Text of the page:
As part of the “crusade" against world stability, Donald Trump has demanded that the World Bank stop lending to China. Like the entire economic and technical cold war unleashed against China, this expresses almost the only anti-Chinese consensus fractured by the brutal enmity of the American establishment.

Elected to liberate the United States from the occupation by liberal globalists and, therefore, subjected to constant attacks from them, Trump is being forced to use every single one of his few opportunities to present himself as a unifier to a stunned nation.

Therefore, this demonstration of hostility toward China is not only economic and strategic, but also the most important domestic political priority of the U.S. president, even if he falls asleep with a volume of Confucius or Mao Zedong in his hands every night (although he can only read them under the covers with a flashlight – such is the power of American democracy, which degenerated into tolerance long ago).

The reason for this new conflict – lending to China by the World Bank – is insignificant in scale. Last week the World Bank approved (despite resistance from the United States, which has the largest share in its authorized capital – 16%), China’s five-year loan plan, until the end of June 2025, which provides loans at a symbolic rate in the same symbolic amount of $1 billion-$1.5 billion per year. This is for institutional reforms that will increase the openness of China’s economy and improve its environmental situation.

For the second largest economy in the world, which has the largest international reserves and constantly holds more than $1 trillion in U.S. government securities, these loans (to a large extent even spent according to the colonial traditions of international organizations, on representatives of the World Bank itself) literally don’t mean anything.

They seem to be an obvious bureaucratic relic, since the most developed economy in the world (including today’s important social technologies, which, among other things, they say eradicate terrorism in Xinjiang), even if it meets the formal criteria of a “low-middle income country,” is itself the most important world creditor. Moreover, the effectiveness of Chinese infrastructure loans provided under the concept of ”One Belt, One Road,” as it showed during merciless criticism from the West, significantly exceeds the efficiency of smaller loans from the World Bank – and this is on a clearly larger scale.

At the same time, if Trump’s warning forces the World Bank to reconsider its decisions and cancel lending to China (even U.S. Treasury Secretary Steven Mnuchin doesn't want to stop lending to China completely, but rather limit the amount of payments on previously issued loans), this will be an extremely painful political blow.

The World Bank, unlike the International Monetary Fund, is not a helpless and dumb puppet of the U.S. Treasury, and sometimes has a significant degree of freedom.

So, in early 1999, when the U.S. treasury secretary poked his nose into negotiations (not as a sign of contempt for middlemen, but rather a sign of his strongest personal values) to block the allocation of a post-defaulted IMF loan to Russia, it was the World Bank’s leadership that expressed readiness to support the policies of Yevgeny Primakov, Yuri Maslyukov and Viktor Gerashchenko. This, in turn, allowed the Russian delegation to break with the IMF, having obtained consent to directly contradict the liberal dogma with public investment in the real sector.*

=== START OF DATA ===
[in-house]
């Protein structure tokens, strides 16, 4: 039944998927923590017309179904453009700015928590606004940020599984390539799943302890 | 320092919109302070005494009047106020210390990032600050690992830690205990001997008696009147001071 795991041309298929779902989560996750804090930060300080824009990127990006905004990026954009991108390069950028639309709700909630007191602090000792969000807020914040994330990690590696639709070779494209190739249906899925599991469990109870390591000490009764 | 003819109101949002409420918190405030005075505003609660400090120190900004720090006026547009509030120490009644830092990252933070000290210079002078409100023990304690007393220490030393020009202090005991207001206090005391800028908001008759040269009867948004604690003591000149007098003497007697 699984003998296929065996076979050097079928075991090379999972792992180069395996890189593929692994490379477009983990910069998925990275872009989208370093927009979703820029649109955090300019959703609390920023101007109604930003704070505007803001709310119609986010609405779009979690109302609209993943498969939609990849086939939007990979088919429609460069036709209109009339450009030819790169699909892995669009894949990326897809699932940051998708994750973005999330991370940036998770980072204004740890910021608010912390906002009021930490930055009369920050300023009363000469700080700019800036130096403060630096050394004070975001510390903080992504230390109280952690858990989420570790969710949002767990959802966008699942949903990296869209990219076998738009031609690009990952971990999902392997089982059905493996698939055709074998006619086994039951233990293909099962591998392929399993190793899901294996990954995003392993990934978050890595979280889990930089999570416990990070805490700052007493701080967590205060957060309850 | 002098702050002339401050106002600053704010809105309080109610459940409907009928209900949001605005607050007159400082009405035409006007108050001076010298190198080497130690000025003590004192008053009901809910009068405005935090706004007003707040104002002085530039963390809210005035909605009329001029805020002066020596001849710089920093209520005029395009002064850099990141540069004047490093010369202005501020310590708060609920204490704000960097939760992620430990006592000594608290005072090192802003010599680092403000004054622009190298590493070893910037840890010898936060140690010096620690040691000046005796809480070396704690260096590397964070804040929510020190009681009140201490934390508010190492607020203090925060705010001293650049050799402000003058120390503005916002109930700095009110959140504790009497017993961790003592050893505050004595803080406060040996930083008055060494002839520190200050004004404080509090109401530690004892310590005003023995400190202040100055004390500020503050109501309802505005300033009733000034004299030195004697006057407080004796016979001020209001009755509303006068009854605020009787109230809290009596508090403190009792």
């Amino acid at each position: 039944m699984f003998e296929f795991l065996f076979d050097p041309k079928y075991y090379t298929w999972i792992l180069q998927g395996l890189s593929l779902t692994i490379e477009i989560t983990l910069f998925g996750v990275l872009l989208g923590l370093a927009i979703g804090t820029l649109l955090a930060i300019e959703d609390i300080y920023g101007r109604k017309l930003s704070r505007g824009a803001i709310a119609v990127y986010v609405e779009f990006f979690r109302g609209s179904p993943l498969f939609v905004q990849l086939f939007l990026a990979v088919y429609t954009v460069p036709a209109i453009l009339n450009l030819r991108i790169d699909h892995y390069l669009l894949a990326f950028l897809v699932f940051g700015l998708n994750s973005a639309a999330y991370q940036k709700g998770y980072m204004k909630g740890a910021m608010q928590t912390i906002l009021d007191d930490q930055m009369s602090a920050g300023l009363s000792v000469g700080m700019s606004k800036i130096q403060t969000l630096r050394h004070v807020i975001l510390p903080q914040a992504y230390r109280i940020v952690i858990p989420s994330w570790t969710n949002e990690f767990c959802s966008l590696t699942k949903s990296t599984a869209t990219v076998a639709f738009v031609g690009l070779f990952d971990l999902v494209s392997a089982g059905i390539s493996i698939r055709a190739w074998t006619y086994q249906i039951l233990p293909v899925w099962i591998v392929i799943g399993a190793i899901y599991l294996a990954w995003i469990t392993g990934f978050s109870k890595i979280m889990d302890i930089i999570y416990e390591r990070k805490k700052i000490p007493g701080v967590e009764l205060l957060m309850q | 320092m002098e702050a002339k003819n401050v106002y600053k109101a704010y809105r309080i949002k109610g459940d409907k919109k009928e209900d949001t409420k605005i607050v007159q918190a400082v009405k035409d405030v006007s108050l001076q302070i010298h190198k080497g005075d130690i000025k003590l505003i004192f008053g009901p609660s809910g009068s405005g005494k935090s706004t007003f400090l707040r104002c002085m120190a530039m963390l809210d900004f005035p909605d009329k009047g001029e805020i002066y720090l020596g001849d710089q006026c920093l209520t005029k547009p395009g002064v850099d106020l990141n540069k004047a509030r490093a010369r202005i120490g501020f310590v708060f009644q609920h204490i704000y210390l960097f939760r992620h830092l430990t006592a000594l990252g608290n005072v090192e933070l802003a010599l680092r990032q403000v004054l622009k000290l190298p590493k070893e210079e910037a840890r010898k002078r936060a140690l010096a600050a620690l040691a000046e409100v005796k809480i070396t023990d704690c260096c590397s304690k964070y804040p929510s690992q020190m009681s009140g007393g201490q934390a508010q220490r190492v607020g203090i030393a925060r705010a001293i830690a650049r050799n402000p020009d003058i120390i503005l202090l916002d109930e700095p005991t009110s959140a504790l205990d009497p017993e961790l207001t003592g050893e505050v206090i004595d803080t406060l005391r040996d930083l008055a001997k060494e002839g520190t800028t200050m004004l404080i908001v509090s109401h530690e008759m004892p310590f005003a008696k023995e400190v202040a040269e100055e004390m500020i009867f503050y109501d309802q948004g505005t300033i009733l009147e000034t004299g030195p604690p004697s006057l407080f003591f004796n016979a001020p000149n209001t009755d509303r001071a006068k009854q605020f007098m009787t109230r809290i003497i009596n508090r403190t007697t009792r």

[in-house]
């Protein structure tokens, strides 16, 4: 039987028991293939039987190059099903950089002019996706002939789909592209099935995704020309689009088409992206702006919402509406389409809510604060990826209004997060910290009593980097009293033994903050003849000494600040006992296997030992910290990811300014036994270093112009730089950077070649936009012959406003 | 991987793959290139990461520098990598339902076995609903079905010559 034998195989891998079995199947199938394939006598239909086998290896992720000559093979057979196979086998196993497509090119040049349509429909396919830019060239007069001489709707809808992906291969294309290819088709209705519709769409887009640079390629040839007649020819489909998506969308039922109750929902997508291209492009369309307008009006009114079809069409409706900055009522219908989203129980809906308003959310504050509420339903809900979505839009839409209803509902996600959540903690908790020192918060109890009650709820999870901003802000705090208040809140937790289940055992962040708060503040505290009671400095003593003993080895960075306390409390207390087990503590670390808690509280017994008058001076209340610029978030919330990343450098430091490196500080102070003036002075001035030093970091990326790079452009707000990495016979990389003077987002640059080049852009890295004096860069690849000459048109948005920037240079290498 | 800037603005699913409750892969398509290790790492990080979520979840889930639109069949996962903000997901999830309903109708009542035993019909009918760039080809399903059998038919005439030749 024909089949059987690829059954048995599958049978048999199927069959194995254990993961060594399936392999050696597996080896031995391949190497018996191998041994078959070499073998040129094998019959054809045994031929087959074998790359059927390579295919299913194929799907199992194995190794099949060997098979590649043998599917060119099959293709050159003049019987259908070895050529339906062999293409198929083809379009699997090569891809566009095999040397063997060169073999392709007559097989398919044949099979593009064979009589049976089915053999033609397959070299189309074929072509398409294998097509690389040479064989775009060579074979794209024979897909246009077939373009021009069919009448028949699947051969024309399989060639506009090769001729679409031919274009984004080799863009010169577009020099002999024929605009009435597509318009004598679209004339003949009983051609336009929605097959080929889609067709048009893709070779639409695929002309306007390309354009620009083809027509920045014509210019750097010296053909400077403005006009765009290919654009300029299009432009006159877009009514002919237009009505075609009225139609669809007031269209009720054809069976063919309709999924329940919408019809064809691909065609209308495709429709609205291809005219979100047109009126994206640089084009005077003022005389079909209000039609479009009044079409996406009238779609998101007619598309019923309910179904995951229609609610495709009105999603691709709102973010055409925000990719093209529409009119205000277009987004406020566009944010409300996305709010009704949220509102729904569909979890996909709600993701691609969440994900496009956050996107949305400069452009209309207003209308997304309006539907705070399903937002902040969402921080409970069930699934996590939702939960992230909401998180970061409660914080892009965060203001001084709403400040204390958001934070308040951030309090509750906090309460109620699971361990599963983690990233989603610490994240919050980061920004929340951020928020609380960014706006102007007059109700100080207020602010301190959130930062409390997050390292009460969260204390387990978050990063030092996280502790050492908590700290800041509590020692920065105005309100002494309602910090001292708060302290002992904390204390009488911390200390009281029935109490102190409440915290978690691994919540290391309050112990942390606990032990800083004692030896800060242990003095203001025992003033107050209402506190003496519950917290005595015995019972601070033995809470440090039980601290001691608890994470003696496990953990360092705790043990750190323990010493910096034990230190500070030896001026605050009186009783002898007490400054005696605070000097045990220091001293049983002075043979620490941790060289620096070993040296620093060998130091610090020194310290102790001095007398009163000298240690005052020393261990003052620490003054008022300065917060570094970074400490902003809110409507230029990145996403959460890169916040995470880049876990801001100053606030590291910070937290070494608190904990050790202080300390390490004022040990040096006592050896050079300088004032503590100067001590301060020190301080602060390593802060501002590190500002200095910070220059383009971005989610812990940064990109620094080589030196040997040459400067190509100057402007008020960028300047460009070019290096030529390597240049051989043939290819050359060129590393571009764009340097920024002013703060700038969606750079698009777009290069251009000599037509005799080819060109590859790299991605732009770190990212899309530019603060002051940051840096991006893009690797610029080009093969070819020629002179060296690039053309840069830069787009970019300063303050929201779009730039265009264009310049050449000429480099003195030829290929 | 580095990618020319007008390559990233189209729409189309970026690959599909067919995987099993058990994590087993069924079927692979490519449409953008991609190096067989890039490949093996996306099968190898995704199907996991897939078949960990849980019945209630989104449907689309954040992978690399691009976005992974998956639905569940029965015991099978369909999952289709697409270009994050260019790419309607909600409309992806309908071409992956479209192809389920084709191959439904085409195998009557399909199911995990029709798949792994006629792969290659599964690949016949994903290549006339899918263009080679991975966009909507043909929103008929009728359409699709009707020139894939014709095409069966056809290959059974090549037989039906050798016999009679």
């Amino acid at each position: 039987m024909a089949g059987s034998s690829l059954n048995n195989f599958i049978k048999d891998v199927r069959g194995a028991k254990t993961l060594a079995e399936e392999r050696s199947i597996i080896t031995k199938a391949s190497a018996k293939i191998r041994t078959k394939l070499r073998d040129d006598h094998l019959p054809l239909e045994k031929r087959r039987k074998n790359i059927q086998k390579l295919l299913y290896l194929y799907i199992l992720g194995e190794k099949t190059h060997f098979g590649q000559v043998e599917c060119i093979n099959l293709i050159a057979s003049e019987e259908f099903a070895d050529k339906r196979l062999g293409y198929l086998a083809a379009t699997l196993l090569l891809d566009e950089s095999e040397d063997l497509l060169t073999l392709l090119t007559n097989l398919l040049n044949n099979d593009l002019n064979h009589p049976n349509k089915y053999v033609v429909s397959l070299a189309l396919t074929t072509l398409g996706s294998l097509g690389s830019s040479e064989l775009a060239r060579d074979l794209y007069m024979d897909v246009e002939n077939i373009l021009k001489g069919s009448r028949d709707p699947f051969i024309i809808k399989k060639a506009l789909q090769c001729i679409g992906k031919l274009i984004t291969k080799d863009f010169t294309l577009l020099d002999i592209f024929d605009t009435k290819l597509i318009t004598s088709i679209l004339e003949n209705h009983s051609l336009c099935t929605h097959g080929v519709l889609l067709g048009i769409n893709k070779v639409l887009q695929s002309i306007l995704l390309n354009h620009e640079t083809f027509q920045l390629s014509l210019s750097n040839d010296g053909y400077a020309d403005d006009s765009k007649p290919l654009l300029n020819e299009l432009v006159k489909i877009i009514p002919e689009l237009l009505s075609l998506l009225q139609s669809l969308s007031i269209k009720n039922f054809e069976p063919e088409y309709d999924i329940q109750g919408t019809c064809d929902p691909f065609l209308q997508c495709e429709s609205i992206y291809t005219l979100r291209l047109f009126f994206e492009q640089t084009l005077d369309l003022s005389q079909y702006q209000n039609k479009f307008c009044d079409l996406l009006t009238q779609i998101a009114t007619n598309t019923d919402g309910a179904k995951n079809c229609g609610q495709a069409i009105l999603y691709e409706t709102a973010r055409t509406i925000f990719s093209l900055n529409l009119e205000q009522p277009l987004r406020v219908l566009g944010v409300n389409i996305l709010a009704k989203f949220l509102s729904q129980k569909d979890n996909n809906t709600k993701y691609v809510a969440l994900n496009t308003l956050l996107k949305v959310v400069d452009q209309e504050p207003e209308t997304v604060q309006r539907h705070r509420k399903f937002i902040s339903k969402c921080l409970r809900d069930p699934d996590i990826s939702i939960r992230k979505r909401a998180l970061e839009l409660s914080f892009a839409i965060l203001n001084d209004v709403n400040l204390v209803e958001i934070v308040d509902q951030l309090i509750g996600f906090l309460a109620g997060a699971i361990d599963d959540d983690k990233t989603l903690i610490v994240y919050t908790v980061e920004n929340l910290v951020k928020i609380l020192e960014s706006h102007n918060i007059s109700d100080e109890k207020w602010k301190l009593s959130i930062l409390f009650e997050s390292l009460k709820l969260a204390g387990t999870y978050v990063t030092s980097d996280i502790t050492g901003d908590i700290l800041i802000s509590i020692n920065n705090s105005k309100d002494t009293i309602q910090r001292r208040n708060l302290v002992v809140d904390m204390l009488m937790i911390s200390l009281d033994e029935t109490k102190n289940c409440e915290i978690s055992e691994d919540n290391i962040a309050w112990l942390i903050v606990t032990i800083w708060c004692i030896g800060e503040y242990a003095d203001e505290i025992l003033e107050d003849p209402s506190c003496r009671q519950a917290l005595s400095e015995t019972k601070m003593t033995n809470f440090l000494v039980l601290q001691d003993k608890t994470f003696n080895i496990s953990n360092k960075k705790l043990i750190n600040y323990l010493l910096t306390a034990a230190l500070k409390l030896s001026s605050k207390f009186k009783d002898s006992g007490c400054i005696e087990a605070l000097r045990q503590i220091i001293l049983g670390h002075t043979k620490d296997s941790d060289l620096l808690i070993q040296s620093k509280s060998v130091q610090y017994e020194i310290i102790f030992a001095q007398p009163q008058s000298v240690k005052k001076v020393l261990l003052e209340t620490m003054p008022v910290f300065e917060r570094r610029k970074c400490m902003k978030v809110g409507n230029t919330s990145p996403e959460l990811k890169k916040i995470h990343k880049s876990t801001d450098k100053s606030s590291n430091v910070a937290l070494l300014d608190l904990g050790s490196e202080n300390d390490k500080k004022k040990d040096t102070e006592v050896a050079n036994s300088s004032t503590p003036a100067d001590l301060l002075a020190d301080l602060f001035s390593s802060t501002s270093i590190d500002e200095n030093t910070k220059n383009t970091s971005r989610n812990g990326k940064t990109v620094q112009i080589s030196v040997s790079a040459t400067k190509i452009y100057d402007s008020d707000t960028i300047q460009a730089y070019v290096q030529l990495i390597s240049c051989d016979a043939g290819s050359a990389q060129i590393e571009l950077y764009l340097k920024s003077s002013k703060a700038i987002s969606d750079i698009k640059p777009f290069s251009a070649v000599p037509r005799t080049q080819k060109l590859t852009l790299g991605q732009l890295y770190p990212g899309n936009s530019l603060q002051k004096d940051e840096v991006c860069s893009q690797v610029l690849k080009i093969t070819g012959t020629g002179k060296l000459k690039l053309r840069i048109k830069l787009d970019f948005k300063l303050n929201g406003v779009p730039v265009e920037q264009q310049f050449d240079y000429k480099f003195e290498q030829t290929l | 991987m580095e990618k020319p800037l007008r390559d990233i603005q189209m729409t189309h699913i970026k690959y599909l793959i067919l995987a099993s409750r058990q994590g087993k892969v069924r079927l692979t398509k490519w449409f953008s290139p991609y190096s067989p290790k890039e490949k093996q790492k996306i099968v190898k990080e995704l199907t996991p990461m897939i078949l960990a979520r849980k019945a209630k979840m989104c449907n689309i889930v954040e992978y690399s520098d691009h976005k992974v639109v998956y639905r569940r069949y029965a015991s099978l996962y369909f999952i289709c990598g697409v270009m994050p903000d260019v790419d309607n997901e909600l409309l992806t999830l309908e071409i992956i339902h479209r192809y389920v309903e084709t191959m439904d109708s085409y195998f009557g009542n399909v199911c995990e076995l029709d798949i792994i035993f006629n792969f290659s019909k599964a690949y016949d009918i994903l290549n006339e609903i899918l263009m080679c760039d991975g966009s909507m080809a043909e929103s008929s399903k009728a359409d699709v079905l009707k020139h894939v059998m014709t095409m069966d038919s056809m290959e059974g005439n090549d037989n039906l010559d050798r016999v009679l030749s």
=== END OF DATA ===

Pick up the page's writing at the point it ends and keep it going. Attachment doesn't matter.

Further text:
If, 20 years later, the World Bank surrenders to the onslaught of the U.S. president and abandons its decision, it will not only discredit itself as an international body but will also open the way for U.S. pressure on other international organizations not yet subordinate to the American bureaucracy, in all spheres of human activity, with the goal of seizing control of them and turning them into instruments of anti-Chinese politics – much like the International Olympic Committee and the notorious World Anti-Doping Agency have already become instruments of anti-Russian politics.

For China, this is will be a serious challenge, since it doesn’t have the developed skills and infrastructure for a behind-the-scenes struggle for influence in international organizations, and in many ways, simply doesn’t imagine how they can be used against it.

For the world, this will mean the formation of a much more polarized system than during the U.S. confrontation with Soviet civilization, which had incomparably weaker “checks and balances.”

For Russia, the actual seizure of the World Bank by the U.S. (or even an attempt to seize it) should be, first of all, a signal for revising its interactions with international organizations and all international law, which the West long ago turned into an instrument of legal terror against its victims. It’s time to single out its recognized weaknesses in development and security, and abandon the rest of the mass treaties long ago destroyed by the West and unilaterally implemented by Russia – at a loss.

*Translator’s note: The “real sector” is the flow of goods and services in an economy compared to the circulation of money (the monetary sector).